Dr Atchana said the strong baht had not affected overall export trends yet, as the central bank found that trade partners’ economies were a more significant factor than the currency.

Parson Singha, a strategist with HSBC, said that at this point, whether the central bank issued bonds or not to mop up liquidity would make little difference in the baht. This was because the weak US economy was the main factor behind dollar weakness, he said.

“There are not many options for the central bank. If it imposes drastic measures, it would cause long-term negative effects. But if the central bank introduce light measures, the effectiveness would be low,” said Mr Parson.

Leaders call for currency action

Posted by arnon_k On October - 7 - 2010 ADD COMMENTS

Business leaders yesterday expressed frustration at the failure of the government and the Bank of Thailand to handle the baht’s rise and called for more measures to be taken, especially to help severely affected exporters.

“The continued appreciation of the exchange rate clearly reflects that measures introduced by the Bank of Thailand are not effective enough to stem its rise,” said Pornsil Patcharintanakul, deputy secretary-general of the Thai Chamber of Commerce.

“I think it is beyond the central bank’s capacity to prevent the baht to rise further as the inflows are so huge, while the dollar could depreciate for years as the US government wants to boost exports.”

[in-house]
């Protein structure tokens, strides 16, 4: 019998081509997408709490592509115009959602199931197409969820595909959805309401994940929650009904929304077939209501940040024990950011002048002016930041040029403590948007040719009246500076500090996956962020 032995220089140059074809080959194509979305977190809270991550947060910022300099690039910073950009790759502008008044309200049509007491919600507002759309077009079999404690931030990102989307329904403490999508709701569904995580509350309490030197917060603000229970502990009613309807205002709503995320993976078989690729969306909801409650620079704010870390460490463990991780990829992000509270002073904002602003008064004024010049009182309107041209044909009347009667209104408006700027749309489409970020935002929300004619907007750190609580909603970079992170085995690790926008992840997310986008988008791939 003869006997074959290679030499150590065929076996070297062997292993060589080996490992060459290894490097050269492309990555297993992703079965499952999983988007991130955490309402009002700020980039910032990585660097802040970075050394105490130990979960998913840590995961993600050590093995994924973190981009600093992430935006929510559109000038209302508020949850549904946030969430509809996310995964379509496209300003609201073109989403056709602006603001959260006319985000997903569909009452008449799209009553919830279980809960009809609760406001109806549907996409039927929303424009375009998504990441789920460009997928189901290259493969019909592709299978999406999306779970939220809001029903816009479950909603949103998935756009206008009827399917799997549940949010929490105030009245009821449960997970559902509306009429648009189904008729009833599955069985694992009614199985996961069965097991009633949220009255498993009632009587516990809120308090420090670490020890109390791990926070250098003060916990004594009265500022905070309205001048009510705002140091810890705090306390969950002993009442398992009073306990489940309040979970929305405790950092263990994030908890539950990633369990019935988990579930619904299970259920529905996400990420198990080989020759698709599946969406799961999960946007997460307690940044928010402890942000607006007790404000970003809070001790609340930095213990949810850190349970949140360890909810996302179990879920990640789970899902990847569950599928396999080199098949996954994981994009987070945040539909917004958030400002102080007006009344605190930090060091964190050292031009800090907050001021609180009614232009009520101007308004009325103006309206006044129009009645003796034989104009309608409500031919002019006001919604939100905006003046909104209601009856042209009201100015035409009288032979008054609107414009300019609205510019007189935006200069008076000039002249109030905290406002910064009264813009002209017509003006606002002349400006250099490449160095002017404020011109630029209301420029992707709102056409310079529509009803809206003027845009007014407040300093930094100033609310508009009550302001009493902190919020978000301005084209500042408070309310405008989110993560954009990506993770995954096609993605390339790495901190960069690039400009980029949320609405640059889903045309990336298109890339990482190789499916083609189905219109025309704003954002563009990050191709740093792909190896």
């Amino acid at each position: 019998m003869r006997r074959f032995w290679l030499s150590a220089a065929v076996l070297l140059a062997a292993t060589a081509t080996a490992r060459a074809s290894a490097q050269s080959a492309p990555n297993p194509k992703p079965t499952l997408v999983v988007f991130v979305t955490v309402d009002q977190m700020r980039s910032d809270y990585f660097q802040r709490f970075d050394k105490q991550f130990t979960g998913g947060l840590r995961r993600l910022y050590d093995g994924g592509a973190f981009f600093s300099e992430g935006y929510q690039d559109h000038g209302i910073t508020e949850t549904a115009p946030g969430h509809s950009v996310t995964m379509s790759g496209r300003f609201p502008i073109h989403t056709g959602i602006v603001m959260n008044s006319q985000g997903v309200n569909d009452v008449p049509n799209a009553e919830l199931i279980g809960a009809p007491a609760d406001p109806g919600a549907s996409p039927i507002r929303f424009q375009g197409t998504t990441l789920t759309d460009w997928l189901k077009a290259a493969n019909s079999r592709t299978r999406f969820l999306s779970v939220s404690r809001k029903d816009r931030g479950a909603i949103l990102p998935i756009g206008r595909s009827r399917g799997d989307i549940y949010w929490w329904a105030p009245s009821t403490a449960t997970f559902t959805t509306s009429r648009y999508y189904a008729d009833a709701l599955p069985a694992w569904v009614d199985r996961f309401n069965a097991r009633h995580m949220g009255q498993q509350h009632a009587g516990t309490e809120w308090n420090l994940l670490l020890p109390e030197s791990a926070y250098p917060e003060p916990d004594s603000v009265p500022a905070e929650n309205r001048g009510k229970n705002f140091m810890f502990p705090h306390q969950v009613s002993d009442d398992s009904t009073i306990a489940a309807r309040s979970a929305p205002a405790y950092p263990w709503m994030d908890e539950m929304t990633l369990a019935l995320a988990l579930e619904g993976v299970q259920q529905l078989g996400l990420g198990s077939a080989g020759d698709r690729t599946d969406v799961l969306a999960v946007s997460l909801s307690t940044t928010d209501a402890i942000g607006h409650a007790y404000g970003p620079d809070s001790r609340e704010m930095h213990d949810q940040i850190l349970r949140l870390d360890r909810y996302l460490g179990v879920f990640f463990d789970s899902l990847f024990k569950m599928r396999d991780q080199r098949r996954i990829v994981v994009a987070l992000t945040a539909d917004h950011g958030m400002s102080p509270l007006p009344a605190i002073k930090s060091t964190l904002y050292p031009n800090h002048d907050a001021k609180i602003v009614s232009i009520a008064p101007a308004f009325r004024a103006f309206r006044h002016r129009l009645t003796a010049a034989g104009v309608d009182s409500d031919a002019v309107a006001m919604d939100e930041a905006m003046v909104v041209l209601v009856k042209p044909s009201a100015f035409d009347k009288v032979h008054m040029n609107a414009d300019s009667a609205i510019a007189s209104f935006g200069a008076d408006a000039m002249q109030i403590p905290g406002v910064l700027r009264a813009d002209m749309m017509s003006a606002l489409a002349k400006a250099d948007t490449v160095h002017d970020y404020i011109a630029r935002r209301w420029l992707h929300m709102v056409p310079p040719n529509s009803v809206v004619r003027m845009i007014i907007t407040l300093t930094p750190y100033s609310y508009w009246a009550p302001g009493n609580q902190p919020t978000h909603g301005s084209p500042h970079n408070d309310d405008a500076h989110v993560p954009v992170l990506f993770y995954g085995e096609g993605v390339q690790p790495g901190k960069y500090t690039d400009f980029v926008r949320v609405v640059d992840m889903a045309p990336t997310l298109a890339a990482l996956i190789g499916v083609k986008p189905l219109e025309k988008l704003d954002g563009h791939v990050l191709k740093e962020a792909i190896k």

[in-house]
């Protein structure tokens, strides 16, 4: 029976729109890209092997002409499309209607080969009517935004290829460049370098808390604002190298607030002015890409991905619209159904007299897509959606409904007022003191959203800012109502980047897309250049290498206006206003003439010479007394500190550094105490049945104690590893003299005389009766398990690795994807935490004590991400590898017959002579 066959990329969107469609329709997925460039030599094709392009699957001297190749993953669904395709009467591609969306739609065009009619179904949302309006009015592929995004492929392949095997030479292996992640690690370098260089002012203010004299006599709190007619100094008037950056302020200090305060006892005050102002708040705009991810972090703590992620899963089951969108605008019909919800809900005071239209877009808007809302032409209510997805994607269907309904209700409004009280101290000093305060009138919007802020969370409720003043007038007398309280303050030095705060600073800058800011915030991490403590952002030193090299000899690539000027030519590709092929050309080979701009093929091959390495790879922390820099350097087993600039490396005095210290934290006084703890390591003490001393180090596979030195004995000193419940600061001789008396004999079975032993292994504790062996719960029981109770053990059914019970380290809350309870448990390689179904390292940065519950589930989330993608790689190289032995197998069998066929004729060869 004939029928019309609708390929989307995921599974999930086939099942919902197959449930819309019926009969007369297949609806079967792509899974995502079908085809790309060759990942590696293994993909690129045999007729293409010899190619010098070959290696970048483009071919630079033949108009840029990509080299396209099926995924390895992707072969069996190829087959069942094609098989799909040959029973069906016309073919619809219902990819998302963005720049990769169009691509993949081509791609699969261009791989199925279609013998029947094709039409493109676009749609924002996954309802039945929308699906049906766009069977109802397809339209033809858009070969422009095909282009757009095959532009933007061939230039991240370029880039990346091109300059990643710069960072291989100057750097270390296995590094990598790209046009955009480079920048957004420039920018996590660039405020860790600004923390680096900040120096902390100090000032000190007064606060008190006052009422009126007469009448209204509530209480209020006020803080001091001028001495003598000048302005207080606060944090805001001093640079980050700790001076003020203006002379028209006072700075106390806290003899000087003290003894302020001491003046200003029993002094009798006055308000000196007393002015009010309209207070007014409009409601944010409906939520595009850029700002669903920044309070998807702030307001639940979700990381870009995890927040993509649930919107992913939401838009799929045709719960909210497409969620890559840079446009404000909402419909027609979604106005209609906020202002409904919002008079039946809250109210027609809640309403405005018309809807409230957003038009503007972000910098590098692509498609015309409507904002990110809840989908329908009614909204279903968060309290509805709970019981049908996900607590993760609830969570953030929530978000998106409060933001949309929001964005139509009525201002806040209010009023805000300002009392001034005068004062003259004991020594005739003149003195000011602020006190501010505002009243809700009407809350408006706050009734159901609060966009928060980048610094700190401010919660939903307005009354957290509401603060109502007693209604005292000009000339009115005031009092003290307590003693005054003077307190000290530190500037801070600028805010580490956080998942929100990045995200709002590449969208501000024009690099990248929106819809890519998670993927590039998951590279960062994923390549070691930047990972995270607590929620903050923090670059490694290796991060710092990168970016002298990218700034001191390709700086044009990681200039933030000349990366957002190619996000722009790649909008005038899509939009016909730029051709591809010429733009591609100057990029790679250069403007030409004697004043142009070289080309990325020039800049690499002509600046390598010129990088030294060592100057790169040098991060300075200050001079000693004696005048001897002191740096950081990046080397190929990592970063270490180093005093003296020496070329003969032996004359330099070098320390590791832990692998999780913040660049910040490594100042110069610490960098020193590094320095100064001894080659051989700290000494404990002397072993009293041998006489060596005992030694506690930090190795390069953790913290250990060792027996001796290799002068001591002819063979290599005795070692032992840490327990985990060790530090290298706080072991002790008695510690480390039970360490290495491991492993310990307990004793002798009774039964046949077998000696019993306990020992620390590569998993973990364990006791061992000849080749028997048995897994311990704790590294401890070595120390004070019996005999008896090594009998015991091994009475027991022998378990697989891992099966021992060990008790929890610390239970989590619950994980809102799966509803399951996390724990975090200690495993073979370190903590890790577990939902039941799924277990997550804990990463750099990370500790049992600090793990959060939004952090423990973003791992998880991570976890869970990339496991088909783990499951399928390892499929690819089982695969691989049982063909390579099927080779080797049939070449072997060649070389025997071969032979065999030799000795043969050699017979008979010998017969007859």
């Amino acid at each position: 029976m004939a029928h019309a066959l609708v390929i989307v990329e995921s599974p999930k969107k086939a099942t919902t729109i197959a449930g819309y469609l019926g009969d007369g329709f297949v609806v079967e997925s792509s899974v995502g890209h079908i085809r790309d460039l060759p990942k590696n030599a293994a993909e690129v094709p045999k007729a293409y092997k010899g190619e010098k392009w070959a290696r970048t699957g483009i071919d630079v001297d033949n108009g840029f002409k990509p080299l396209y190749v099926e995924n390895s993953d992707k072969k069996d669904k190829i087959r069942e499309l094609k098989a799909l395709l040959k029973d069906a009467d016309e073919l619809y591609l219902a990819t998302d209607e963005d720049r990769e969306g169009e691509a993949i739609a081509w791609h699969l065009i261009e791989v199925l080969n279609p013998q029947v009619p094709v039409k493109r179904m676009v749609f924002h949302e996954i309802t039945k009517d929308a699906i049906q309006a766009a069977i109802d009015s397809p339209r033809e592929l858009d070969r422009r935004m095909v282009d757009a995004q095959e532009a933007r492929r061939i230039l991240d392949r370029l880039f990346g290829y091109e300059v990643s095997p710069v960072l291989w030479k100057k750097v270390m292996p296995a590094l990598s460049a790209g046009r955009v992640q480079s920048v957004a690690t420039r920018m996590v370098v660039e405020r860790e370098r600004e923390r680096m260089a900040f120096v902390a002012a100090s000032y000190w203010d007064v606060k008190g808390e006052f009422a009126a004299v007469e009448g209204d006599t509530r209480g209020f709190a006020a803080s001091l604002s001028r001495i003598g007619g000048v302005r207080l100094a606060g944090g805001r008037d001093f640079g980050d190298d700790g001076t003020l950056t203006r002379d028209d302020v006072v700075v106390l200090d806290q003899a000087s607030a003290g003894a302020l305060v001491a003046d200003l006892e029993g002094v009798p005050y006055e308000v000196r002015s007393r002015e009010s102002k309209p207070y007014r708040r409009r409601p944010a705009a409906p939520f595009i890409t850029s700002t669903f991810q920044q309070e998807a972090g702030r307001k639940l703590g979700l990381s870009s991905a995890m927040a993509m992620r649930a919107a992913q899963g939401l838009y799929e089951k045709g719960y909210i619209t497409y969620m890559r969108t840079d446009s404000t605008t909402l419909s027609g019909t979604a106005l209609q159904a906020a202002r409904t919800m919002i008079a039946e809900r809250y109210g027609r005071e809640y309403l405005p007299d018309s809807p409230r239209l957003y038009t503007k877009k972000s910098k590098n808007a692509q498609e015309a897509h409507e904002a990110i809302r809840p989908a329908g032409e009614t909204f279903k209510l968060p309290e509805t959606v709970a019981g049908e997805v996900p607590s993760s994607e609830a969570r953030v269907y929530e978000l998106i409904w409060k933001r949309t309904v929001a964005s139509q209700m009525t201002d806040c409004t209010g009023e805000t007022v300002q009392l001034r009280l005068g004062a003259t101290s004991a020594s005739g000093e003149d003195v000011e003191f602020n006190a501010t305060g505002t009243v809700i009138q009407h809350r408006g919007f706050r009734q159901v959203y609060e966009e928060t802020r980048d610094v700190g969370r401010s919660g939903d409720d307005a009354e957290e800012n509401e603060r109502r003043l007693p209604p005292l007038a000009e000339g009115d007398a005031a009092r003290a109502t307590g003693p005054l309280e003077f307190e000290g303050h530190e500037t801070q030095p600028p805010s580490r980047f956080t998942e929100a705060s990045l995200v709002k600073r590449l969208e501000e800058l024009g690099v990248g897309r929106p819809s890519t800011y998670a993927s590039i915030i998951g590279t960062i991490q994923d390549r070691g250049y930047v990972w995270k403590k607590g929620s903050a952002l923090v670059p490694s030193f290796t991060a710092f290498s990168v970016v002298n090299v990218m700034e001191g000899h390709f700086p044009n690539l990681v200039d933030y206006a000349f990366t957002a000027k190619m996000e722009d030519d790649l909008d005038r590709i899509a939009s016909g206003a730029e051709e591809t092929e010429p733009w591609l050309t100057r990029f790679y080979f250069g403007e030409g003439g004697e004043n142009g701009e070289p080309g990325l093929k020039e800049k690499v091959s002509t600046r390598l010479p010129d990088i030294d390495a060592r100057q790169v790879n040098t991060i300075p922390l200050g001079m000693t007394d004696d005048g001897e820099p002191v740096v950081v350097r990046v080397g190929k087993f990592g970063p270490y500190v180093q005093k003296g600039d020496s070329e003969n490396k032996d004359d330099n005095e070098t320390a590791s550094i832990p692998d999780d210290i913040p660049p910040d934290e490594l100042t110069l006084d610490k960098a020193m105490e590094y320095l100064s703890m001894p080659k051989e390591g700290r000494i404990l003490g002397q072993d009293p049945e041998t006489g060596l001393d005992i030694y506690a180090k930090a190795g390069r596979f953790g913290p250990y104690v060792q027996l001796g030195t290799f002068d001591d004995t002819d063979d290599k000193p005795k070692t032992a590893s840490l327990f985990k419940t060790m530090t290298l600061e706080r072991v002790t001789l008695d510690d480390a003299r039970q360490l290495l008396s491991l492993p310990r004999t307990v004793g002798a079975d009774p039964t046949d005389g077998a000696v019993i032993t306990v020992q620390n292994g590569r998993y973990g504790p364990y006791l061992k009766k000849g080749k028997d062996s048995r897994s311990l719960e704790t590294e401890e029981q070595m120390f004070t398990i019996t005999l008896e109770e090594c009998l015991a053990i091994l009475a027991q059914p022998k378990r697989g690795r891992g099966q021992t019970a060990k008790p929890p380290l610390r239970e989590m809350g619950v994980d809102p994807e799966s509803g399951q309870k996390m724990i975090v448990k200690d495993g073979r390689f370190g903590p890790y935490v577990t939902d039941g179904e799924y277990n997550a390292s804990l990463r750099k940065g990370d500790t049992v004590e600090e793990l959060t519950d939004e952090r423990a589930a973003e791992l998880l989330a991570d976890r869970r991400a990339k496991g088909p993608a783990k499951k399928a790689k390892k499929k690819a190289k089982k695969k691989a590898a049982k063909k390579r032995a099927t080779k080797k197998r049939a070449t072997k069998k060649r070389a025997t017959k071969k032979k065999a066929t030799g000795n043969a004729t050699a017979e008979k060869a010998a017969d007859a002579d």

He said the faster-than-expected baht appreciation would certainly dim the outlook for exports in the last four months of the year. In baht terms, the government’s target of 20% growth for exports this year looks unlikely.

Mr Pornsil said the private sector would like to see tax breaks for affected companies, especially those in the food and textile industries, which are losing competitiveness to regional rivals.

Payungsak Chartsutipol, chairman of the Federation of Thai Industries (FTI), said the strengthening of the baht to a range of 29 against the dollar was a bad level. “We have stated many times that the BoT should be responsible in making sure that the baht moves in line with other currencies in the region. But the central bank is not doing enough to help,” he said.

The FTI yesterday held talks with the Finance Ministry to propose measures to help exporters. These included soft loans, reducing time-charter rates and making it easier for exporters to trade in foreign currencies.

The ministry is expected to make a decision by the end of this week.

Commerce Minister Porntiva Nakasai said her officials would meet Finance Ministry and central bank officials this week to discuss more measures to assist exporters after receiving information from commercial advisers worldwide about the impact of the strong baht.

The Department of Export Promotion is planning to launch 200 projects to boost this year’s exports by 10% to 200 billion baht, she added.

Foreign businesses say they have been seriously affected by the strong baht.

“Foreign and Thai companies have been hurt, especially in industries using local raw materials. Mostly they don’t have profits left,” said Deepak Mittal, a member of the trade policy committee at the Board of Trade.

“I think it is difficult for the BoT to decide whether to introduce stronger measures that might result in harmful reaction. Let’s hope the government will find a solution that is win-win for all.”

Nandor von der Luehe, chairman of the Joint Foreign Chambers of Commerce in Thailand, expressed concern that exports, which account for 70% of gross domestic product, might not be as strong as expected because of the baht’s rise.

Given regional competitiveness, Thailand has not been affected much as most regional currencies have gained as the dollar has weakened, he added.